Jamaica Hospital opened its $44 million Trump Pavilion Friday, which officials hope will alleviate some of the tremendous strain that has been placed on the medical center in recent months
David Rosen, chief executive officer of the Medisys Network, introduced the new facility %u2014 a 224-bed nursing and rehabilitation center he said will give some relief to the immense tide of patients coming into Jamaica Hospital’s emergency room due to swine flu and the closure of Mary Immaculate and St. Johns Hospital in March.
“This is a poignant moment for me because this could not have come at a better time,” Rosen said. “We’ve seen some significant shifts in this borough and through it all we’ve been here. And with the addition of this building, we’ll be ready for the next round of challenges.”
The new Trump Pavilion replaces the original Trump, which was built in 1975 and named after Mary Trump, real estate mogul Donald Trump’s mother. It is located within Jamaica Hospital’s main campus at 89-00 on the Van Wyck Expressway service road.
The facility boasts a four-story atrium, expanded dining areas, comfortable patient lounges with Internet access, a hair salon, a fully equipped and ultra modern therapy gym and spacious bi-axial rooms designed to offer individuals more privacy.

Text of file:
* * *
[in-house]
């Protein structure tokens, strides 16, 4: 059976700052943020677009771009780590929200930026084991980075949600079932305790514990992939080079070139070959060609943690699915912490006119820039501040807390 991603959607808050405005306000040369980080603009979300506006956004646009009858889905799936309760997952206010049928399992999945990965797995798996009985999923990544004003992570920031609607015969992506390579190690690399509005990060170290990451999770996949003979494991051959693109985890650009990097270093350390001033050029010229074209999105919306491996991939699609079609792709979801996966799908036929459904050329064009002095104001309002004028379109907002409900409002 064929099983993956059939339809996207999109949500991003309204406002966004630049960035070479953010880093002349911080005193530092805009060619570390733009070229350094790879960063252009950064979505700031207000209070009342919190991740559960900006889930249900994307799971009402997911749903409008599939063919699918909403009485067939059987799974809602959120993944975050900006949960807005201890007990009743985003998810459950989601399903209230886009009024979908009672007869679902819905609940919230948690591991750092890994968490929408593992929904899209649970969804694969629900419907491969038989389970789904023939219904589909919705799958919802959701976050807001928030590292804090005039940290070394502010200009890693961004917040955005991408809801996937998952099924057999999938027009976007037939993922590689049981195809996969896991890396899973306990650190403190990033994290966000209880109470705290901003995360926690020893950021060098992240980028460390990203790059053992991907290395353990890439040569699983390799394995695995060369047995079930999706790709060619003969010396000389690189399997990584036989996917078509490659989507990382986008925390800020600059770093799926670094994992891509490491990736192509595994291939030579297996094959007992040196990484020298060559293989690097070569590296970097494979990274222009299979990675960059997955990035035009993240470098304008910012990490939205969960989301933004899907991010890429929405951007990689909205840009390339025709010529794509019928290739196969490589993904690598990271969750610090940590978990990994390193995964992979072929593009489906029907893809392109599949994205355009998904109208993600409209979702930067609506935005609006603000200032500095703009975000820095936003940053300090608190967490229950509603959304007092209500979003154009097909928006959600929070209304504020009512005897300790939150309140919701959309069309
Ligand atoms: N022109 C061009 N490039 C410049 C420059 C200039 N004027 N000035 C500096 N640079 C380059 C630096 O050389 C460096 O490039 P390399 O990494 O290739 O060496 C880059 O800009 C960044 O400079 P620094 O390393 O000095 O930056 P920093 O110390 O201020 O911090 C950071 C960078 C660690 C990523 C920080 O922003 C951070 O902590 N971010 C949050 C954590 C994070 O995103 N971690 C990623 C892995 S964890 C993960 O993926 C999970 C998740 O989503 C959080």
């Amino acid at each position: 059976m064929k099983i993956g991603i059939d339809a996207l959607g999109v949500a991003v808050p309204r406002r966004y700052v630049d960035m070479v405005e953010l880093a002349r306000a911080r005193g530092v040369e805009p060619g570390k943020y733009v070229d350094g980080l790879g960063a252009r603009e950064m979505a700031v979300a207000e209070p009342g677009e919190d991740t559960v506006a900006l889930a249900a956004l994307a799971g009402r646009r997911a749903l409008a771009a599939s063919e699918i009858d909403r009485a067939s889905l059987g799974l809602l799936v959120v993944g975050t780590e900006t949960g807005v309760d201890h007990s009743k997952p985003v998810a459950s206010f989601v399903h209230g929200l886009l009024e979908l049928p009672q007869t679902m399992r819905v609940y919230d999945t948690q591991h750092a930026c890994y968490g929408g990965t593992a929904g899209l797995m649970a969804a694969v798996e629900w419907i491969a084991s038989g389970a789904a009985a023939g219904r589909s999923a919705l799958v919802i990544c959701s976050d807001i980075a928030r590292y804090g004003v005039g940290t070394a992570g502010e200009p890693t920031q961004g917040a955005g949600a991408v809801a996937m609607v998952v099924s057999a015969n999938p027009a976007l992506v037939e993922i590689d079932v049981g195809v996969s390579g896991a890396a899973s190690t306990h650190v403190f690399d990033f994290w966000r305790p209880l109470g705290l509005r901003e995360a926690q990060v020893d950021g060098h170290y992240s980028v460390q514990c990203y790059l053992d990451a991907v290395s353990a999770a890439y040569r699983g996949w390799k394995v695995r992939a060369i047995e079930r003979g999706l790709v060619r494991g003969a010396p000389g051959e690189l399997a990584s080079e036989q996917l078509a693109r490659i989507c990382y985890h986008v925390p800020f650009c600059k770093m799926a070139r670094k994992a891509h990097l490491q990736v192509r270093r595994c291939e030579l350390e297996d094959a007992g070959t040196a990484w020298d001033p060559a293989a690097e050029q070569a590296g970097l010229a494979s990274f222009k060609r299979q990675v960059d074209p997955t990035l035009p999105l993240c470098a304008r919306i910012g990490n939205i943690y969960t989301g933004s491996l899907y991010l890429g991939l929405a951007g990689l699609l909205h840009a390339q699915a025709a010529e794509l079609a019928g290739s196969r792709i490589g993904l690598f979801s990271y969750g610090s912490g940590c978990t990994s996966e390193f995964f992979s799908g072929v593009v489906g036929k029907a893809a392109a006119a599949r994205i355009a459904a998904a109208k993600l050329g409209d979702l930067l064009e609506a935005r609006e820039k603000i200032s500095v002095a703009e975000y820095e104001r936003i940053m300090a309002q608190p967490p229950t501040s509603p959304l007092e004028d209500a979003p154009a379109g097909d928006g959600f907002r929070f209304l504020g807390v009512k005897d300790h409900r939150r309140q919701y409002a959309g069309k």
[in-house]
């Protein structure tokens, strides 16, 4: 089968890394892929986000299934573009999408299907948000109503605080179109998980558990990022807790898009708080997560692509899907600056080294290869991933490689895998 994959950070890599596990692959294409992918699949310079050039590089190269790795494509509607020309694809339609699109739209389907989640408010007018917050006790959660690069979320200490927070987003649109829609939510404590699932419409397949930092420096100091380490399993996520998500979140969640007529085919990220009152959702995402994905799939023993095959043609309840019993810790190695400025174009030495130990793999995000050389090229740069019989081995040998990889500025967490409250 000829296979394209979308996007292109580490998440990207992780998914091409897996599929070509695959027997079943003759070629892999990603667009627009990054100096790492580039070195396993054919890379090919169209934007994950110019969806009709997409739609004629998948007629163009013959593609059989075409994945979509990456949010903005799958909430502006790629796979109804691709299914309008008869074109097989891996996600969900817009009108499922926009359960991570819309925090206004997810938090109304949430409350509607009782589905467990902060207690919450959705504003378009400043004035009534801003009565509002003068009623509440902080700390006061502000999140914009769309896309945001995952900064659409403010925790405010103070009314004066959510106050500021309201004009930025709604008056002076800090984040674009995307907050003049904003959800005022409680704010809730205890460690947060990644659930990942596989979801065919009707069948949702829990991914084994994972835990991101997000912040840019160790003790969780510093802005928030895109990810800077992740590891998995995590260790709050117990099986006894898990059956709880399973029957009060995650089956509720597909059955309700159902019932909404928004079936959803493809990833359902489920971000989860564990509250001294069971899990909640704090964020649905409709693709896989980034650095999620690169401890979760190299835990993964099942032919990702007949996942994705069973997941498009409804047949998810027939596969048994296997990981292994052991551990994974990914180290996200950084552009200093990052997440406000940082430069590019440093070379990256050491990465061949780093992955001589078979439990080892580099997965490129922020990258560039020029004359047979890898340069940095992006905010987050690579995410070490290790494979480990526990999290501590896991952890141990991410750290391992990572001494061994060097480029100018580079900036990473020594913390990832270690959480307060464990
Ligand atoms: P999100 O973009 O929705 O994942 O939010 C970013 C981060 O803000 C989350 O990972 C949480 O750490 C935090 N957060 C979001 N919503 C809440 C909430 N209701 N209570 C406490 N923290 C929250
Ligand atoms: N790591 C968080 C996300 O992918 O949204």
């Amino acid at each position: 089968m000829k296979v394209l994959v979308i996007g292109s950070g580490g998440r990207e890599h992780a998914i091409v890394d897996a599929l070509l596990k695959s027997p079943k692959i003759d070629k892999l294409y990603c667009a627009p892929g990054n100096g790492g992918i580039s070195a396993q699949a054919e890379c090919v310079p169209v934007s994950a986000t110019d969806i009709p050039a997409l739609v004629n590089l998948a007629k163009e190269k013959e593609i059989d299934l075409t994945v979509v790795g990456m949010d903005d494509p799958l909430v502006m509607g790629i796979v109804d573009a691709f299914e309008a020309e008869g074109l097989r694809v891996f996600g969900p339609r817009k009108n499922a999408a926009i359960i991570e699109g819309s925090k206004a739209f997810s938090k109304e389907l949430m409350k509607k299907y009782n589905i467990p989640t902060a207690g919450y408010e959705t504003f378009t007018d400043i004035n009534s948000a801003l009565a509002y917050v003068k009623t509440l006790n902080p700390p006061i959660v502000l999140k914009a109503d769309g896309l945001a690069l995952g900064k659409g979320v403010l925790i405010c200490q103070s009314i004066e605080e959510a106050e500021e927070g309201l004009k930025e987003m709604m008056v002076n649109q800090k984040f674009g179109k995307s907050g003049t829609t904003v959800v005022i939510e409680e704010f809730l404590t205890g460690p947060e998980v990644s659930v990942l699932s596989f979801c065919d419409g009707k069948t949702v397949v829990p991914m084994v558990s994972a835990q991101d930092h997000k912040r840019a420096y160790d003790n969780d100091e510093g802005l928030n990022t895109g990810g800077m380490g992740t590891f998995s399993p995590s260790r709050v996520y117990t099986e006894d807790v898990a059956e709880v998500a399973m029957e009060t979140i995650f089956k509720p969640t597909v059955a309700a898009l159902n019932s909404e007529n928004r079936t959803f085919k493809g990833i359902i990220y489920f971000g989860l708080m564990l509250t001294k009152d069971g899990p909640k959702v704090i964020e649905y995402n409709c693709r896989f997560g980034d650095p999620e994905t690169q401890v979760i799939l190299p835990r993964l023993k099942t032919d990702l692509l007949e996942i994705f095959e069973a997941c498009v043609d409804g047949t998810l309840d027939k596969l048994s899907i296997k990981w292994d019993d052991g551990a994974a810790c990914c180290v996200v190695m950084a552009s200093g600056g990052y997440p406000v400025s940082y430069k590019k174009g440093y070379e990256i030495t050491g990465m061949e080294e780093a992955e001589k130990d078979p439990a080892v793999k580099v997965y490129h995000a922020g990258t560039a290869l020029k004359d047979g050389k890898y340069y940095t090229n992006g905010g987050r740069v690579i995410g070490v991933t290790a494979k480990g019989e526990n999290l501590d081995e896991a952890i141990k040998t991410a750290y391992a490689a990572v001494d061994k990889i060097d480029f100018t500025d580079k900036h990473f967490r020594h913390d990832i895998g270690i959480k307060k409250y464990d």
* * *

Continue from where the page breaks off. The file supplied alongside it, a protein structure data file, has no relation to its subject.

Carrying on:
“Our staff and patients are going to get to go from a very antiquated space to this beautiful new facility,” said Greg Bradley, executive vice president of Trump Pavilion. “It’s not cramped, its bright and cheery. It’ll be a big improvement.”
Rosen said Jamaica Hospital will now be able to use space that housed the old Trump Pavilion to expand some of its critical facilities, such as operating room space.
“Considering we had a record 663 patients come into our emergency department one day a few weeks ago and our average in 2008 was 312, I would say this will be a big help,” Rosen said.
Hospitals across the borough have experienced a sharp increase in patients during the last month as anxious parents fearing swine flu infection brought their children to medical centers in droves. Coupled with the closure of Mary Immaculate and St. John’s Hospitals in March and Parkway Hospital in the fall, this trend has led to record levels of emergency room visits across Queens, placing an added burden on an already strained system.
Reach reporter Stephen Stirling by e-mail at sstirling@
©2009 Community News Group
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